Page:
Promotional Product: A low-budget instructional video about how to use the hinge kits burned onto a business-card-sized CD, which Lehner gave out at trade shows.

Result: About 50% of Total Automotive’s online leads came from the mini-CD during the months following the trade shows. “When they watch the video, they’re pretty much on board,” Lehner says. “They want to start stocking them and buying the kits.”

Example #2

Target Audience: Attorneys who file patent applications for US companies in foreign countries

Message: A law firm specializing in trademark and patents wanted to communicate the savings it could provide. The firm saved clients an average of about $100,000 per year in patent fees.

Promotional Product: A fake $100 bill shaped like a man. The $100-bill-man had a zipper that, when opened, revealed a business card with a phone number, the name of a representative, and a personalized URL. It arrived via direct mail.

When recipients went to the personalized websites, they were greeted with their name and an online calculator that showed how much money they would save with the law firm’s services.

Result: About 11% of the recipients responded by calling the phone number or visiting the personalized website.

Check out the next two very successful campaigns from the Promotional Products Association International Pyramid Award winners.

B-to-B Example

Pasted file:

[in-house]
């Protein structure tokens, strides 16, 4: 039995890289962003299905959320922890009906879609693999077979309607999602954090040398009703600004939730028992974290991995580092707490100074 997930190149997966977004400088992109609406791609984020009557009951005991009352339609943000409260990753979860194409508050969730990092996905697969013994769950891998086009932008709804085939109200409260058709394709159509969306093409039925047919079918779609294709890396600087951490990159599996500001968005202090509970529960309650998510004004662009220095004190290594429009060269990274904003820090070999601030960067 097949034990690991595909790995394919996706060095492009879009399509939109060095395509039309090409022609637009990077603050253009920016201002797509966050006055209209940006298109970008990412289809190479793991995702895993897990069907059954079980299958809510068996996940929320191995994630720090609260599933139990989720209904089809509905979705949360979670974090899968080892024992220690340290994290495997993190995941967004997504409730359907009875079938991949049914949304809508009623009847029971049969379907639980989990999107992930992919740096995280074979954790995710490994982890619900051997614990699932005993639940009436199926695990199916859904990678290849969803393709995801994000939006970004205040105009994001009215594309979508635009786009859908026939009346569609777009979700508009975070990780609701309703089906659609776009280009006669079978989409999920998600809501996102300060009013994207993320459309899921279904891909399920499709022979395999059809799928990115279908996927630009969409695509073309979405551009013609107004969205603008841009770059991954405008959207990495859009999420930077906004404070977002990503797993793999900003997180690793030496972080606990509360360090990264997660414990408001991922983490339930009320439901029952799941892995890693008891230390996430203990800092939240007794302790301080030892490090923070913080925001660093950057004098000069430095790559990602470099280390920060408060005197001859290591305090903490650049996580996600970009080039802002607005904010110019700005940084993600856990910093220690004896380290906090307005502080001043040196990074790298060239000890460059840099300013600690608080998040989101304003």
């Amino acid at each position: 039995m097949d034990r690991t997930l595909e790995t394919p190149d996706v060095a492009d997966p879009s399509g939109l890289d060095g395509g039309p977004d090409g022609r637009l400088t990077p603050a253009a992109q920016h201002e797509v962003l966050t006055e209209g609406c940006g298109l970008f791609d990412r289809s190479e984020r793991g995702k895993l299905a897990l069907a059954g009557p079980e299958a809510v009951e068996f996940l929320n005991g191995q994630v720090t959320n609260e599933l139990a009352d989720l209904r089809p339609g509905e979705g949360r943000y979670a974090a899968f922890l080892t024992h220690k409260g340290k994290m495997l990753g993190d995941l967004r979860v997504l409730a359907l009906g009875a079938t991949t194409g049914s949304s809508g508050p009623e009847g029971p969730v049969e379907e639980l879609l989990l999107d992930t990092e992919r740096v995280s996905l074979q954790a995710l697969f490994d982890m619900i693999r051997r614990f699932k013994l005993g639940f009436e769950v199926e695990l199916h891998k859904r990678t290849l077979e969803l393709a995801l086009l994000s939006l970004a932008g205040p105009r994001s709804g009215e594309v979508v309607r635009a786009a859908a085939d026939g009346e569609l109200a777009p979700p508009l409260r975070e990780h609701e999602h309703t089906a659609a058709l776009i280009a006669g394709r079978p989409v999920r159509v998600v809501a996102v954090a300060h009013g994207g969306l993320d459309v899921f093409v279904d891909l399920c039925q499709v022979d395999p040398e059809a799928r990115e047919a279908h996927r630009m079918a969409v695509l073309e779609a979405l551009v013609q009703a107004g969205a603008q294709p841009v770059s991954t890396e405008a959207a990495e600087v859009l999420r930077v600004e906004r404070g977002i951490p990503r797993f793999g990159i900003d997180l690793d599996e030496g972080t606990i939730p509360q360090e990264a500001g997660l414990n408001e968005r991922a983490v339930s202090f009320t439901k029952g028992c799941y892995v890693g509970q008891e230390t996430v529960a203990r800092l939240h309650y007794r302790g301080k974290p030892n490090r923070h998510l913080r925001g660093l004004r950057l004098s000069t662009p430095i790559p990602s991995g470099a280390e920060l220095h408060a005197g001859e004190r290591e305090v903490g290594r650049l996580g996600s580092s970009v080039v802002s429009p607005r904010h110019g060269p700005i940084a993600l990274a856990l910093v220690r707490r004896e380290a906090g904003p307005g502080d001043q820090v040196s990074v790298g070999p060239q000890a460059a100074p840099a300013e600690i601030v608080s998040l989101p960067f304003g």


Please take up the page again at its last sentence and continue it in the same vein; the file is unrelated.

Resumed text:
Objective: 3M wanted to increase respirator sales and build brand awareness about its complete line of 3M disposable respirator products

Target Audience: A list of 800 distributors who were selling some but not all 3M respirator products

Strategy: An eight-part direct-mail campaign that spanned about 17 months. Each direct-mail piece contained a sample respirator and a related promotional product. A clear piggy bank, for example, delivered the message, “We want you to breathe through your nose, not pay through the nose.”

Promotional Products: A keychain, a pair of Elvis sunglasses, and an embroidered hat were used in conjunction with the sample respirators. Each had a unique message that tied it to the sample respirator.

Results: 20% sales increase of 3M’s entire respirator line following the launch of the promotional product campaign.

B-to-C Example

Objective: Arby’s wanted to keep customers coming back

Target Audience: Arby’s current customer base

Strategy: Arby’s created a loyalty coupon program that allowed customers to sign up and get a card with a removable bar-coded keychain tag. Anyone presenting the tag got an automatic discount. Each tag exhibited the company’s message, “I’m thinking Arby’s.”

Promotional Product: A discount card with removable keychain tag

Results: An Arby’s in the target area reported a 25% increase in sales directly attributed to use of the discount cards.

Creator and founder of outrageous promotions, Robert Vico can help you use the power of the $20 billion dollar promotional products industry to easily and quickly flood your business with more prospects, clients and sales than you can handle without hiring an expensive Ad agency or an overpriced marketing “Guru”. For a copy of our book, click here. If you’d like more information on how promotional products can help your business, call 305-888-7301.